Five health commissioners across Durham and Teesside are working together to re-commission an expanded Improving Access to Psychological Therapies (IAPT) across the region that is safe, equitable and supports people with long-term conditions to maintain good mental wellbeing. The expanded service will be in place by March 2019. To make sure they commission an enhanced and improved service they have used feedback captured during a period of engagement in 2017 to develop a draft model of the new service.
In 2017 the five collaborating health commissioners reviewed current services which included engaging with members of the public, service users, GP’s, stakeholders and providers to capture their views about what the issues were, if any, and how we could improve IAPT services to meet national requirements set out in the Five Year Forward View.
There were a number of themes from the pre-engagement undertaken across the five Clinical Commissioning Groups including suggested improvements to referral processes and timely access, flexibility and choice around support and treatment options, reduced waiting times, improved communication to support attendance at appointments and more responsive step up and step down processes between primary and secondary care, to flexibly manage complex needs.
This feedback has been used to help develop a proposed expanded IAPT model which people will be able to influence further by participating in local focus groups for feedback which are due to be held during Spring 2018.
THE ENGAGEMENT PERIOD IS NOW COMPLETE
During March and April 2018, we will be talked to service users and local stakeholders to gather views about the draft model for the new service. This was to ensure that all views are fed into the proposed expanded IAPT model to deliver the best IAPT service for local people we can. The following public events were held:
|Wednesday 18 April 2018||2.00pm – 3.30pm||Trinity Centre|
The Market Place
|Thursday 19 April 2018||10.00am – 11.30am||Tuned In|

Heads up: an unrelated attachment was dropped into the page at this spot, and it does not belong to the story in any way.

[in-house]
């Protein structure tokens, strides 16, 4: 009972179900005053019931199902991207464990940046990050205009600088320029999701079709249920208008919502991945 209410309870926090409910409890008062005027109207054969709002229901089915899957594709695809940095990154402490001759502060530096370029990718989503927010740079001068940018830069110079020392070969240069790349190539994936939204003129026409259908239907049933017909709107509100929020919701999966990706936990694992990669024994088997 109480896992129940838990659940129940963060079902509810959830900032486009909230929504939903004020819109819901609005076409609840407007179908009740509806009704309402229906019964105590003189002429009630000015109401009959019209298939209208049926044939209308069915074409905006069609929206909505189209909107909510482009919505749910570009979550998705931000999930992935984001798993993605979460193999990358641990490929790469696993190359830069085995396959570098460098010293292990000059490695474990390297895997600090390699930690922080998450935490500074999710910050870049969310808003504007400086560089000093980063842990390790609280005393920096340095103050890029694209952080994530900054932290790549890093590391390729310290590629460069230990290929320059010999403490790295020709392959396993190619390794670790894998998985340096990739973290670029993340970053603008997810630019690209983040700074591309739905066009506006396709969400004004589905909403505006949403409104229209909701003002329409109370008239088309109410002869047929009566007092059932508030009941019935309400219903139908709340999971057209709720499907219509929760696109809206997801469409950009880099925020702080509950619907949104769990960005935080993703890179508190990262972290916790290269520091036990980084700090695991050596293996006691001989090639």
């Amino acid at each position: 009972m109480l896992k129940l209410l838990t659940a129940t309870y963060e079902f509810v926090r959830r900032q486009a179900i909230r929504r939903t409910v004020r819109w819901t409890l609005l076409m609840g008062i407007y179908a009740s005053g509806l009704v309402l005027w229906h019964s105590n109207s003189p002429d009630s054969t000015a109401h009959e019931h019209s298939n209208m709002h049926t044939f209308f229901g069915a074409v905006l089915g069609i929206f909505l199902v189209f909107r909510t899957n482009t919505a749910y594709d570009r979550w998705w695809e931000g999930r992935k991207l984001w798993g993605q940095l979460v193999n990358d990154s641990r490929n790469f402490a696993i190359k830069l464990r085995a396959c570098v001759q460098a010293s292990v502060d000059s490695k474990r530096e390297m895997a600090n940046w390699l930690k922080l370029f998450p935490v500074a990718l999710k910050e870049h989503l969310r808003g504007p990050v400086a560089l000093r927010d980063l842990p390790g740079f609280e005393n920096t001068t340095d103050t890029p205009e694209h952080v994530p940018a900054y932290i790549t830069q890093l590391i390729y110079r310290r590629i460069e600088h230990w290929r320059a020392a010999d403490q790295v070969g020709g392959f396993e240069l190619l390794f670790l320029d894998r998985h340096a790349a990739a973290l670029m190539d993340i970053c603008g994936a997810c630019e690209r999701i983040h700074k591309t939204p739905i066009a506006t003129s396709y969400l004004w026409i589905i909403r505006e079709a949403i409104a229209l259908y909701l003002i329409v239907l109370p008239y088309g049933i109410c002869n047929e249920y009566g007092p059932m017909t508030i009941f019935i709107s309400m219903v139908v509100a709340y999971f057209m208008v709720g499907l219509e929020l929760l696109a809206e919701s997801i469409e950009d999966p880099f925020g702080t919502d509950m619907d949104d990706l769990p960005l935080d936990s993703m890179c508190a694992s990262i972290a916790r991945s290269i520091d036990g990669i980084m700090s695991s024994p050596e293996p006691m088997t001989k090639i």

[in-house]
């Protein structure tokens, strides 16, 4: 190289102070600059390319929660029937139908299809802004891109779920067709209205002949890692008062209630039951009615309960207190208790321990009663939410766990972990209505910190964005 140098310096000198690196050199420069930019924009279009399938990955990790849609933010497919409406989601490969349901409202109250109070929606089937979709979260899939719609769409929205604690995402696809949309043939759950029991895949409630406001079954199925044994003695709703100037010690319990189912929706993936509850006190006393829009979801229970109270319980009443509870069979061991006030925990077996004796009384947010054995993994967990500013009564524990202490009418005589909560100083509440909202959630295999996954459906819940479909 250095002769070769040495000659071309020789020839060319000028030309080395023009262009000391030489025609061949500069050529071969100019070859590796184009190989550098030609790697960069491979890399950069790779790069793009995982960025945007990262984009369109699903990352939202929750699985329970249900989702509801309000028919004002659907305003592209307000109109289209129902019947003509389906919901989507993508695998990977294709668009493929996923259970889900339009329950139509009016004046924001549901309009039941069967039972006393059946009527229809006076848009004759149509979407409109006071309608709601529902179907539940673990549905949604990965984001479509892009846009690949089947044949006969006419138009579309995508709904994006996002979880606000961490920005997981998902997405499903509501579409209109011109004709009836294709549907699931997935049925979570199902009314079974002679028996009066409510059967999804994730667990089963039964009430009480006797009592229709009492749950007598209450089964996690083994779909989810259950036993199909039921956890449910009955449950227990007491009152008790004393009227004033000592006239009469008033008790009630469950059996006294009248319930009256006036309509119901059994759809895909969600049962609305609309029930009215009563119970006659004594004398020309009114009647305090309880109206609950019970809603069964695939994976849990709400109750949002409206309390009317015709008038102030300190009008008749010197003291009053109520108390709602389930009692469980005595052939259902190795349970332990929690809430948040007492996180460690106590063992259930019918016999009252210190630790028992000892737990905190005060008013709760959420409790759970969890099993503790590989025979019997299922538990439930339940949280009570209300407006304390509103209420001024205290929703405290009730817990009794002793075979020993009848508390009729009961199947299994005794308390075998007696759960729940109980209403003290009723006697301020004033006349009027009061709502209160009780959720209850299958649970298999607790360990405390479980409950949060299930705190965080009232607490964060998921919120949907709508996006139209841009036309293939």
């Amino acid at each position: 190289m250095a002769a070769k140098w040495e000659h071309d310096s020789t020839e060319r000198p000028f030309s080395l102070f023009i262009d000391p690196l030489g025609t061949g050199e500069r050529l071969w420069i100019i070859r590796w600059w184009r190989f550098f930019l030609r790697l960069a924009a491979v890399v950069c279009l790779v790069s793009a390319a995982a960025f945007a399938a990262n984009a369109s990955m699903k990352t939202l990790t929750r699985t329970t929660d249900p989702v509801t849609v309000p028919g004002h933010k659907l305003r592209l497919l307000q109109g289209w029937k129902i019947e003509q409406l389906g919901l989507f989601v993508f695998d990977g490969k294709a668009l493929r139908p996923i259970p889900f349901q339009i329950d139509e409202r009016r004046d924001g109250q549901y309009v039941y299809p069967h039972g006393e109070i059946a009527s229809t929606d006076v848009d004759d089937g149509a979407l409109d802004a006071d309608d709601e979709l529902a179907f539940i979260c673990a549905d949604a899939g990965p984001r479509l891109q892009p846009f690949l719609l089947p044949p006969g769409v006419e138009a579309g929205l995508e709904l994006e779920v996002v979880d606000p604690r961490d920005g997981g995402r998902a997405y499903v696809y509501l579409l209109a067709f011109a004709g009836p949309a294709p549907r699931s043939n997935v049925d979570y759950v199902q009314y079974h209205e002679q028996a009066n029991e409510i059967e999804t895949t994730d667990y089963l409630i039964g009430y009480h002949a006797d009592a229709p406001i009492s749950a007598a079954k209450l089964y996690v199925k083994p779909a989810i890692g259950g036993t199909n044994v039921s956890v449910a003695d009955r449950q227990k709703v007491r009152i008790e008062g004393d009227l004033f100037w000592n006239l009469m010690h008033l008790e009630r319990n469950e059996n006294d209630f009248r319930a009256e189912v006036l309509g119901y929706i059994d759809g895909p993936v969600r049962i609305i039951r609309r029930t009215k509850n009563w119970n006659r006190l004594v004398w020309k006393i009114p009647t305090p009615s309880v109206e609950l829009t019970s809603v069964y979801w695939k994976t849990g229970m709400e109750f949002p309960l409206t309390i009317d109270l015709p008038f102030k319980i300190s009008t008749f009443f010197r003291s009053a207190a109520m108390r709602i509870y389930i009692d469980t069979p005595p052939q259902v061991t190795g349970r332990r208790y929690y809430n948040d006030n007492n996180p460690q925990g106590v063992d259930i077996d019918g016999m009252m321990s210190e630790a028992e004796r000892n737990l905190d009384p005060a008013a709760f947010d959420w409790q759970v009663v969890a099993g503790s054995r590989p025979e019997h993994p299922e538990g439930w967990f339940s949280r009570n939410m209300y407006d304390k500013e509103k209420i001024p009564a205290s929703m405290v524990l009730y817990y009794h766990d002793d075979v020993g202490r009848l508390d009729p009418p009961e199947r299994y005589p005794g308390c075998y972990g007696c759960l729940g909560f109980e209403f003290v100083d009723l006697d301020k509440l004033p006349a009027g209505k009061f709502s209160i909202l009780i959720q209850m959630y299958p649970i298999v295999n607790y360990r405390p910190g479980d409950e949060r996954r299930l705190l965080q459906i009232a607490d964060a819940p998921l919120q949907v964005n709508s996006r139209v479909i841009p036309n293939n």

|Friday 20 April 2018||10.00am – 11.30am||Hartlepool College|
|Monday 23 April 2018||10.00am – 11.30am||The Dolphin Centre|
|Monday 23 April 2018||4.00pm – 5.30pm||Billingham Library Kingsway|
An online survey was also open for past and present services users, stakeholders and members of the public to have their say and provide their feedback and views on the proposed model
A summary report, Improving Access to Psychological Therapies Report, has been produced which highlights the feedback we received during this engagement period.
Based on the feedback we want to:
- Ensure that systems and processes within the expanded IAPT model support patient choice and flexible options for service access and assessment
- Ensure that the full range of evidenced-based therapies that fall under IAPT provision are available
- Ensure that people are getting access to evidenced-based psychological treatment/interventions at the earliest opportunity
- Ensure that treatment/interventions are identified based upon the assessed need of the individual
- Ensure that screening and assessment processes are standardised and that all assessments are carried out by an appropriately trained clinician
- Provide an IAPT service that proactively supports people with long-term conditions with their mental wellbeing
The Improving Access to Psychological Therapies (IAPT) programme began nationally in 2008 to transform the treatment of adult anxiety disorders and depression in England. Talking therapies are a proven, effective way of helping people with emotional and mental health problems like depression, anxiety and stress. They help work out how to deal with negative thoughts and feelings and make positive changes. The programme now aims to increase the number of people seen and treated from 900,000 in 2015 t0 1.5 million in 2021. An increase of 66% nationally. Two thirds of the expansion will focus on people with long-term conditions including medically unexplained symptoms.
IAPT services are required to provide evidence based psychological therapies that are approved by the National Institute for Health and Care Excellence (NICE). Note that this does not include general counselling.
In County Durham and Darlington, IAPT is currently provided by Talking Changes, a joint venture consortium. Separately commissioned general counselling services are also currently available within GP Practices but they do not provide IAPT interventions. A small Medically Unexplained Symptoms service is also available.
The current service for Hartlepool and Stockton-on-Tees and South Tees is provided through an Any Qualified Provider (AQP) model. This means that individuals have a choice about who delivers their IAPT care. Referrals into the service are made by GPs, Tees Esk and Wear Valleys NHS Foundation Trust, secondary healthcare services and through other health and social care sources. However, the majority of people using the services choose to self-refer and are being encouraged to do so through their GP.